Women in Technology

  • Elaine O'Donnell

    SSC Rookie

    Points: 46

    I'm a 53 year old lady programmer - it's a bit like calling yourself a ladyboy! Initially I worked in research and there was no bias there. Even though only about a third of the programmers were female, we were certainly held in high regard. However lately I've been working in the Northern Ireland Civil Service and the attitude among management is that only men can program. At 53 I don't care what they think but for someone young it makes life unnecessarily harder.

  • kerry_hood

    Mr or Mrs. 500

    Points: 564

    I guess this is the point where us females crawl out of the woodwork...

    I'm not a twenties-something (er, forties-something) but I am female (and in the UK). What I noticed, when I started programming, was that at college and when I started work, the male female split was 40/60. But the women who I trained with and later trained-on-the-job, all went into project management, and did not share my technical talent/interest. I can't think when I last met another woman programmer, but it must be over a decade.

    When they had children, they all went into "Resource Management" or left and went into education (you try working around 12 weeks school holidays).

    But the teenage girls I talk to now don't seem to think that programming is an option for them, they don't think they're clever enough, it's seen as too 'geeky' and, as one famously said to a politician, "just look at the boys who do it". The exception to this is my daughter (who knows how rewarding I find it), so perhaps we are lacking role models?

    Admittedly, I'm as guilty as anyone else, the thought of going into my local school and promoting this as a career makes me want the ground to open up and swallow me... But I do think that as a profession/industry we miss potential talent, and a different approach to problem solving, by losing the girls.

  • Johan van Tonder

    Old Hand

    Points: 371

    Phil Factor (1/5/2010)

    Clearly something must be done to reverse the trend.

    What steps exactly do you suggest be taken to reverse the trend, Mr Phil?

  • barriorm


    Points: 11

    I have to echo the comments made -- my experiences in professional life mirrors your experiences. I too am a 40ish DBA and Professor who has been in the industry for 20+ years. I am the only female in my department at the university I work for and I was the only female in my department when I was in industry. I had to fight for my promotion to Level 2 DBA because "...there are on call duties and, you know, you are a female...". Most meetings that I attend in industry, government and academia, I am the only female -- I once presented very technical research to a room full of men from the defense industry and ended up with several invites for dinner. Recently, I was being trained to become department chair with glowing reviews but was replaced with someone less skilled/experienced because '...he has a family to support..' -- as if I didn't have a family too. So yes, being in the business is very frustrating, isolating and intimidating.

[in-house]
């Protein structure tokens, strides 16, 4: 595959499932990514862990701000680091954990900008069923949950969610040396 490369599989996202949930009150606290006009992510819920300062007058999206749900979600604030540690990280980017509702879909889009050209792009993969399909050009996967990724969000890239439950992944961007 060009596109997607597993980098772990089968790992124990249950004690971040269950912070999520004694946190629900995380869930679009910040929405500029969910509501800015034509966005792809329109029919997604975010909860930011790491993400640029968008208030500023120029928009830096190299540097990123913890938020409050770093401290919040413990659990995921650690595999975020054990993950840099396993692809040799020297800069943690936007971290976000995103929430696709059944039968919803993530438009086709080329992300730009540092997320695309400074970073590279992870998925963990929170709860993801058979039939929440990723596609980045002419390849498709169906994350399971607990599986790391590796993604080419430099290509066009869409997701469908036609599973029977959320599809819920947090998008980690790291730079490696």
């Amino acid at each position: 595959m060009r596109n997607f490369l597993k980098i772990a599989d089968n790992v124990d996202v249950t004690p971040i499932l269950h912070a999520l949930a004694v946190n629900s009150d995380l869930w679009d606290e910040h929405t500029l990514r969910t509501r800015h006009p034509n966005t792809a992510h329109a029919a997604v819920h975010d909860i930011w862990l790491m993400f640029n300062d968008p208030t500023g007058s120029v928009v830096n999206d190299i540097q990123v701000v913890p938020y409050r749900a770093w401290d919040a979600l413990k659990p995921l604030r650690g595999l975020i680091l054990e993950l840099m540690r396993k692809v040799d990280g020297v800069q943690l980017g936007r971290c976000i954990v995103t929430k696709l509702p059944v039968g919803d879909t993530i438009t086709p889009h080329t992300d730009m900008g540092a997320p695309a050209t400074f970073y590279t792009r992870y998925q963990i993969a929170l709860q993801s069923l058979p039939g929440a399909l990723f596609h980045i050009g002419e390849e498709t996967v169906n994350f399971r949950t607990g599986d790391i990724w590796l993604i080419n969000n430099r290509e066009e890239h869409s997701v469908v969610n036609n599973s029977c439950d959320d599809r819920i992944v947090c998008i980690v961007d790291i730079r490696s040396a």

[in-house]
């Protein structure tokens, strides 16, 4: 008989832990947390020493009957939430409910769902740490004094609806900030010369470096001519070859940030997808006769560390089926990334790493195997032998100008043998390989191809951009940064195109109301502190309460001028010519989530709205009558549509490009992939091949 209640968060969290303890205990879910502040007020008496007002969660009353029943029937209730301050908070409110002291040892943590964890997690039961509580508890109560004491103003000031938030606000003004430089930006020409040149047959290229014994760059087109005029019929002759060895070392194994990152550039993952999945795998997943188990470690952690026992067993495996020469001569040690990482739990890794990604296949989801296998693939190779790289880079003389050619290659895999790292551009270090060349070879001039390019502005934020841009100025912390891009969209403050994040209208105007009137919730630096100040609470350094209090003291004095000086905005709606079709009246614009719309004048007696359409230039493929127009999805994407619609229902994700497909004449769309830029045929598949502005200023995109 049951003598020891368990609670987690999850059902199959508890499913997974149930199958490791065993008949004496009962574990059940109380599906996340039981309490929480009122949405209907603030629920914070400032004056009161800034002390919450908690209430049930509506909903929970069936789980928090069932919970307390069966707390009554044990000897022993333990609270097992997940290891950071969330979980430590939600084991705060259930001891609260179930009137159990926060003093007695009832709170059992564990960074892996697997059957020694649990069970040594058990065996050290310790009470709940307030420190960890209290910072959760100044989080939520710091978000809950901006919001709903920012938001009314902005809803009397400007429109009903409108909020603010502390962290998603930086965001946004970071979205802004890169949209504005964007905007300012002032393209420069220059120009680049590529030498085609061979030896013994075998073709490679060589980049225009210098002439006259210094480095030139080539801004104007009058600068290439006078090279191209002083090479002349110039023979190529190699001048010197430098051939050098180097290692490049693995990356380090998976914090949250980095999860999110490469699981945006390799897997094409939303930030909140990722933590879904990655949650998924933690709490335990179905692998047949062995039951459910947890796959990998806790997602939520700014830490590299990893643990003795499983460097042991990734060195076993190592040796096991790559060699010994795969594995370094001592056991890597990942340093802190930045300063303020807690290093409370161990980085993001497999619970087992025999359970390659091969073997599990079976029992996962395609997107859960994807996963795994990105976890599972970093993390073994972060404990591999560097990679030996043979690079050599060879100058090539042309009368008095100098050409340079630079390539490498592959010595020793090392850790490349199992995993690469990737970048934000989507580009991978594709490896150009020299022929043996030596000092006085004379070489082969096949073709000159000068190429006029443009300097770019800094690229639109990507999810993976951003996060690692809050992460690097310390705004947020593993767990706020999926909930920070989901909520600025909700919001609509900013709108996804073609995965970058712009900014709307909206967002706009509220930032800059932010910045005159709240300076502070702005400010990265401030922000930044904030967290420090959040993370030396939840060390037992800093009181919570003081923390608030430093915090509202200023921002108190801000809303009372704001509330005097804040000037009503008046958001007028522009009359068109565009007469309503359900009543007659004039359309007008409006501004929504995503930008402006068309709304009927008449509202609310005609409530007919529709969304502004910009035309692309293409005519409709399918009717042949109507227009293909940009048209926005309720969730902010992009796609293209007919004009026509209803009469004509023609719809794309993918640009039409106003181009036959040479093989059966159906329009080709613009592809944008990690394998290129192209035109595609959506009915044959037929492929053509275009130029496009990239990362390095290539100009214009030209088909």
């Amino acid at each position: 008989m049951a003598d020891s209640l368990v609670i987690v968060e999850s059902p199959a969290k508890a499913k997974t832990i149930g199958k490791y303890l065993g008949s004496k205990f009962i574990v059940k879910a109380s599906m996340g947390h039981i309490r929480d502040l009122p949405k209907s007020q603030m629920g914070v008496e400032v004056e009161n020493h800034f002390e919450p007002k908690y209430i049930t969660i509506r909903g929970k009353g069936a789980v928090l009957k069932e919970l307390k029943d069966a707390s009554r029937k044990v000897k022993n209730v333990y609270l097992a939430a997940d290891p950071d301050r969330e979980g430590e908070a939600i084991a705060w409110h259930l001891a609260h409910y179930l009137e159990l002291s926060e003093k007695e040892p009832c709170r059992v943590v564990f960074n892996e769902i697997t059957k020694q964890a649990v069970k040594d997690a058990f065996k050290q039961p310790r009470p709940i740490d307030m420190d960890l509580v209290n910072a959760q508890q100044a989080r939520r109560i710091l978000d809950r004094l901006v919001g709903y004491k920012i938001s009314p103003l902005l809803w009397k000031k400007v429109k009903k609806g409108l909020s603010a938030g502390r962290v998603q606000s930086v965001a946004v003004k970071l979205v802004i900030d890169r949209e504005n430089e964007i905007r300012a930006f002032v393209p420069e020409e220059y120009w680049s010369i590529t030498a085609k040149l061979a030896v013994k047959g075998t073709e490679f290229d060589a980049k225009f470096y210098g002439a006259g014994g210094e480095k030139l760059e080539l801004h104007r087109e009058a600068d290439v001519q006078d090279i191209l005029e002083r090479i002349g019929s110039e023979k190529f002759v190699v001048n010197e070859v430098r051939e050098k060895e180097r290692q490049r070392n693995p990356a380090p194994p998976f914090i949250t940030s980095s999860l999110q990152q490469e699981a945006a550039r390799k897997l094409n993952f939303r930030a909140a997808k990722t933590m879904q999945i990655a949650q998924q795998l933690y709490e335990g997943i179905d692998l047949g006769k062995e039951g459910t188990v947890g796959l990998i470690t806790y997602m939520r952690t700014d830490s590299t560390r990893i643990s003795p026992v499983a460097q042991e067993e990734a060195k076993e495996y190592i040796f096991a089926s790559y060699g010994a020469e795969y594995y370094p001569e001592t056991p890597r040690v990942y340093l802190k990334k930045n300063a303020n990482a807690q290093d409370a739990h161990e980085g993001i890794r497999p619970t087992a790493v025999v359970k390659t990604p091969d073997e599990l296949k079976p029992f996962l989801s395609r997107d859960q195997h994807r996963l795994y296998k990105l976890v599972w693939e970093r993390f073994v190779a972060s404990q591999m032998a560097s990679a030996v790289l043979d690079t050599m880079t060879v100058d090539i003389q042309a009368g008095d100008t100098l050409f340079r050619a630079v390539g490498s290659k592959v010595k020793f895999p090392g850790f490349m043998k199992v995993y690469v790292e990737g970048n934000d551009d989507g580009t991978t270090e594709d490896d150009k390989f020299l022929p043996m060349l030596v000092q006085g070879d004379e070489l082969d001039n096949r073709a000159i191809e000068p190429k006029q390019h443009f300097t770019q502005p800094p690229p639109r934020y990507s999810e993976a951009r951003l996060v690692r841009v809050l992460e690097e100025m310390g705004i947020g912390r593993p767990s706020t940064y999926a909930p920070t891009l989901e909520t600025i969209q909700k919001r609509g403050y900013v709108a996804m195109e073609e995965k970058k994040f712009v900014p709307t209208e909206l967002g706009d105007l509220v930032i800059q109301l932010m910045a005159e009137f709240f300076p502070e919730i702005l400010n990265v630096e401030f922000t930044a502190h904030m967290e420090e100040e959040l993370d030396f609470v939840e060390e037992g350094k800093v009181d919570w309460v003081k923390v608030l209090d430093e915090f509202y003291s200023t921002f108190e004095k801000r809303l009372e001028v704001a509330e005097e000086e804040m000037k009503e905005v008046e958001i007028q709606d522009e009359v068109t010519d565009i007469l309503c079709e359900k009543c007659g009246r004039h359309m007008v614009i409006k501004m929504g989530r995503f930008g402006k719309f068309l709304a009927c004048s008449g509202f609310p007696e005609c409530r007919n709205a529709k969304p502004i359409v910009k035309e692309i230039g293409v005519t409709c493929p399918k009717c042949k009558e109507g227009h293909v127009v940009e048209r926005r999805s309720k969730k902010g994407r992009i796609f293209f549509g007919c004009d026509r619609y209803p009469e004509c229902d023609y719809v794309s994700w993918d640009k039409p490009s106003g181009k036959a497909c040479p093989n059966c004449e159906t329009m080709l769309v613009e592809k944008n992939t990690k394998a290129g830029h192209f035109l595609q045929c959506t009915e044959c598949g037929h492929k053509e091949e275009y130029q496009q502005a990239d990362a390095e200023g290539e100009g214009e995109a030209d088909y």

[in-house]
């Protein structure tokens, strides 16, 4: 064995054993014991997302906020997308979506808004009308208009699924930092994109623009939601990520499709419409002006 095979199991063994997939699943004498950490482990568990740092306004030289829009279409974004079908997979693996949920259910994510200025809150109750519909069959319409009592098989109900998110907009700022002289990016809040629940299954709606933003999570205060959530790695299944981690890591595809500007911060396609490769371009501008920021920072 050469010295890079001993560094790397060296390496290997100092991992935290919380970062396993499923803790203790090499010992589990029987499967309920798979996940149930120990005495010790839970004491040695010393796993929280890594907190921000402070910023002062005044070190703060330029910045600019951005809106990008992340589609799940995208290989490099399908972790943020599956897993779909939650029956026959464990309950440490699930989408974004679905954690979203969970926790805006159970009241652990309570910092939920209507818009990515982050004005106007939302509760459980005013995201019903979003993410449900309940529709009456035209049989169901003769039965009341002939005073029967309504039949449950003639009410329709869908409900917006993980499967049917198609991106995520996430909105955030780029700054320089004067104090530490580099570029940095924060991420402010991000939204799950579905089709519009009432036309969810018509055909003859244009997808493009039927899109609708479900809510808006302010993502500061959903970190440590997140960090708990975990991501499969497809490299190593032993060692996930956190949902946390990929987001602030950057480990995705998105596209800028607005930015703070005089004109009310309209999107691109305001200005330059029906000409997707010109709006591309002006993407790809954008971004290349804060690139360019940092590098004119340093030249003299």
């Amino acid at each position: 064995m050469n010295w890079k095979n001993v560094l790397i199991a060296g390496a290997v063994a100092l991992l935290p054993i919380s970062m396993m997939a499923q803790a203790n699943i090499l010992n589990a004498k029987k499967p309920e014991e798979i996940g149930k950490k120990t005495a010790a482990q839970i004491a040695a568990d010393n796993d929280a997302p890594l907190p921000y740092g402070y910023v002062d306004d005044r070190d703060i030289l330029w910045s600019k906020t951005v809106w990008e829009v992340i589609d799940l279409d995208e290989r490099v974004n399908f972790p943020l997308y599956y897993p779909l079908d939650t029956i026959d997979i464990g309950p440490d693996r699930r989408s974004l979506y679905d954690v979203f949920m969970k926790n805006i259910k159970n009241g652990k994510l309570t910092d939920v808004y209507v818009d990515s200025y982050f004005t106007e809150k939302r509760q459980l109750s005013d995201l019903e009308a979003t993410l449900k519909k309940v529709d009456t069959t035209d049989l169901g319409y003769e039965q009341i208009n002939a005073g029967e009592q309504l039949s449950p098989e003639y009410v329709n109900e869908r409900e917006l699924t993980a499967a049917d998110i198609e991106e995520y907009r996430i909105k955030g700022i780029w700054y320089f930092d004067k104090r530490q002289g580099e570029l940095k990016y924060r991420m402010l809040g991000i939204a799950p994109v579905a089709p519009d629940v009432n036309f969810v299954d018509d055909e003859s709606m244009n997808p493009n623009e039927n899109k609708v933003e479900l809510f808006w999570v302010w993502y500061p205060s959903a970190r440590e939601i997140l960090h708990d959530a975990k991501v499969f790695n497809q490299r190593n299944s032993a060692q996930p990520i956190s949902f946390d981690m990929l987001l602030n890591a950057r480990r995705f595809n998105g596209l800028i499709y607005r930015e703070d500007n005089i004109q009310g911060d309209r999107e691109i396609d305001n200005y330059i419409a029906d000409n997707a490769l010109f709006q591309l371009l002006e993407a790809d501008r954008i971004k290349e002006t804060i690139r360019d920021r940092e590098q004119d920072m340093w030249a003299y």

I have to disagree with the kind person who said that most women's professional women's organizations are 'pity parties'. I belong to one such organization and it is definitely not a pity party. We offer networking opportunities, technology seminars, technology camps for middle/high school girls and raise money for scholarships for females looking to further their education in technology. At our 2009 Signature Event, we raised $211k for scholarships from major organizations in industry. And, we do welcome men to our organization and actually have quite a few. With that, I would respectfully suggest that maybe the right organization has yet to be found.


  • david.wright-948385

    SSCarpal Tunnel

    Points: 4028

    Surely the point is that people should do what they enjoy and (hopefully) what they're good at, not be persuaded because of some strange belief that everything should be gender balanced. Or perhaps there should be a campaign to encourage more men into (for instance) midwifery.

    It is accepted by most people that women are generally better at some things than men. Why is there such a problem with the converse?

  • Jen-574053


    Points: 445

    I think that there needs to be educational support generally for younger women - role models and so on. Interestingly, as someone who has worked in Paris, there was a 50/50 even split in my department and there was none of this rubbish. Generally in France, it's regarded as ok, and NOT unusual, to be a technical female. So the French have got the right idea; make the most of the skill sets you have. We, in the Uk, need to catch up. (Kerry - I'm in the UK as well so that makes two of us 🙂 )

    Microsoft, for example, demonstrably think that women can do the role; it's just that we might need to get over our low social expectations of women generally. A few weeks ago, I found that a number of the Microsoft SQL Server development team women are from South-West Scotland, believe it or not. This isn't equality commission stuff, it is about commercial decisions about making the most of our skill set. Since our customers often have a lot of female workers, it is better for a company to have a range of people with a mix of attributes to reflect the customers they serve, who ultimately pay our wages.

  • Gail Shaw

    SSC Guru

    Points: 1004474

    barriorm (1/6/2010)

    I have to disagree with the kind person who said that most women's professional women's organizations are 'pity parties'.

    I said no such thing. If you're going to quote me, please do so correctly. I spoke of one meeting of the local organisation in my area that I attended. I made no generalisation of any form. I did not say 'some', 'many' or 'most' at all. I quote:

    GilaMonster (1/6/2010)

    Also, the one meeting I did attend was partially a 'pity-party'.

    Gail Shaw
    Microsoft Certified Master: SQL Server, MVP, M.Sc (Comp Sci)
    SQL In The Wild: Discussions on DB performance with occasional diversions into recoverability

    We walk in the dark places no others will enter
    We stand on the bridge and no one may pass
  • kg-590410


    Points: 2

    I've had a variety of experiences with co-workers, when I was employed by someone other than myself. All most of the men I've worked with are great. But, it's the few who aren't, who really don't want to work with women, who have made life difficult and stressful. Folks that complain about the quality of my work to our supervisor, with out actually looking at the work or those that destroy my work and claim it was missing in the first place. I've been edged out of more technical aspects of development into more client facing duties, losing valuable experience. Some will simply refuse to work with me. Or, some will bully and make life difficult. It can be very subtle and difficult to address directly.